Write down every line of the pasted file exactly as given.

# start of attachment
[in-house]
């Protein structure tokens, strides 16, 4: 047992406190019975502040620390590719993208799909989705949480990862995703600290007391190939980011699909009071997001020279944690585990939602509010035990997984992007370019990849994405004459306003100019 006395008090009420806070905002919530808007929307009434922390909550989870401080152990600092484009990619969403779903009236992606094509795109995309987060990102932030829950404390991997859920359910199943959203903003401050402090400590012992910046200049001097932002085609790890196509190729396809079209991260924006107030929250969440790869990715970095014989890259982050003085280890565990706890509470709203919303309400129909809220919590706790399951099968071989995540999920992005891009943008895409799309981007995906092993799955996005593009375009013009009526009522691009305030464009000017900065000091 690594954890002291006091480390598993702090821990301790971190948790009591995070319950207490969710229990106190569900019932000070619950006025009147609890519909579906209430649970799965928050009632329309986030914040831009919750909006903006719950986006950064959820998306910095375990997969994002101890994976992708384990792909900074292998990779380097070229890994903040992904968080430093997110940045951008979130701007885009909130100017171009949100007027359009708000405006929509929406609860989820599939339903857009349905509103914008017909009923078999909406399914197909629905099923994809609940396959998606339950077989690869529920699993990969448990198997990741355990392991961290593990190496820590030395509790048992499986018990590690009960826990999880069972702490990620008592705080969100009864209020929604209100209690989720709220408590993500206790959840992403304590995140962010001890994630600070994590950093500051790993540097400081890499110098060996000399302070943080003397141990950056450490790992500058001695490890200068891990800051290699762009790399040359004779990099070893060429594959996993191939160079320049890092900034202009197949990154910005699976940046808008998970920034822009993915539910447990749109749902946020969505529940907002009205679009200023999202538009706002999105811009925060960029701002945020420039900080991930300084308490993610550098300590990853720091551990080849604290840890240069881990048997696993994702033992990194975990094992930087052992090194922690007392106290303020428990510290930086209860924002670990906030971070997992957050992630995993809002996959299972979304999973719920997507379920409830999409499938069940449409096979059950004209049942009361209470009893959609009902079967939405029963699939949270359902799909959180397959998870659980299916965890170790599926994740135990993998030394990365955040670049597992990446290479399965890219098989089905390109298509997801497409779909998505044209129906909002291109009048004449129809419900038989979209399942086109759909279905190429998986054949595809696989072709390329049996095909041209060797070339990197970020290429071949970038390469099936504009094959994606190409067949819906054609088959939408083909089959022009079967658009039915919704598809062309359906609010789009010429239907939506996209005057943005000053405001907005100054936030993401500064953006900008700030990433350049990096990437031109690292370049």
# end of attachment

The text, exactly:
[in-house]
């Protein structure tokens, strides 16, 4: 047992406190019975502040620390590719993208799909989705949480990862995703600290007391190939980011699909009071997001020279944690585990939602509010035990997984992007370019990849994405004459306003100019 006395008090009420806070905002919530808007929307009434922390909550989870401080152990600092484009990619969403779903009236992606094509795109995309987060990102932030829950404390991997859920359910199943959203903003401050402090400590012992910046200049001097932002085609790890196509190729396809079209991260924006107030929250969440790869990715970095014989890259982050003085280890565990706890509470709203919303309400129909809220919590706790399951099968071989995540999920992005891009943008895409799309981007995906092993799955996005593009375009013009009526009522691009305030464009000017900065000091 690594954890002291006091480390598993702090821990301790971190948790009591995070319950207490969710229990106190569900019932000070619950006025009147609890519909579906209430649970799965928050009632329309986030914040831009919750909006903006719950986006950064959820998306910095375990997969994002101890994976992708384990792909900074292998990779380097070229890994903040992904968080430093997110940045951008979130701007885009909130100017171009949100007027359009708000405006929509929406609860989820599939339903857009349905509103914008017909009923078999909406399914197909629905099923994809609940396959998606339950077989690869529920699993990969448990198997990741355990392991961290593990190496820590030395509790048992499986018990590690009960826990999880069972702490990620008592705080969100009864209020929604209100209690989720709220408590993500206790959840992403304590995140962010001890994630600070994590950093500051790993540097400081890499110098060996000399302070943080003397141990950056450490790992500058001695490890200068891990800051290699762009790399040359004779990099070893060429594959996993191939160079320049890092900034202009197949990154910005699976940046808008998970920034822009993915539910447990749109749902946020969505529940907002009205679009200023999202538009706002999105811009925060960029701002945020420039900080991930300084308490993610550098300590990853720091551990080849604290840890240069881990048997696993994702033992990194975990094992930087052992090194922690007392106290303020428990510290930086209860924002670990906030971070997992957050992630995993809002996959299972979304999973719920997507379920409830999409499938069940449409096979059950004209049942009361209470009893959609009902079967939405029963699939949270359902799909959180397959998870659980299916965890170790599926994740135990993998030394990365955040670049597992990446290479399965890219098989089905390109298509997801497409779909998505044209129906909002291109009048004449129809419900038989979209399942086109759909279905190429998986054949595809696989072709390329049996095909041209060797070339990197970020290429071949970038390469099936504009094959994606190409067949819906054609088959939408083909089959022009079967658009039915919704598809062309359906609010789009010429239907939506996209005057943005000053405001907005100054936030993401500064953006900008700030990433350049990096990437031109690292370049």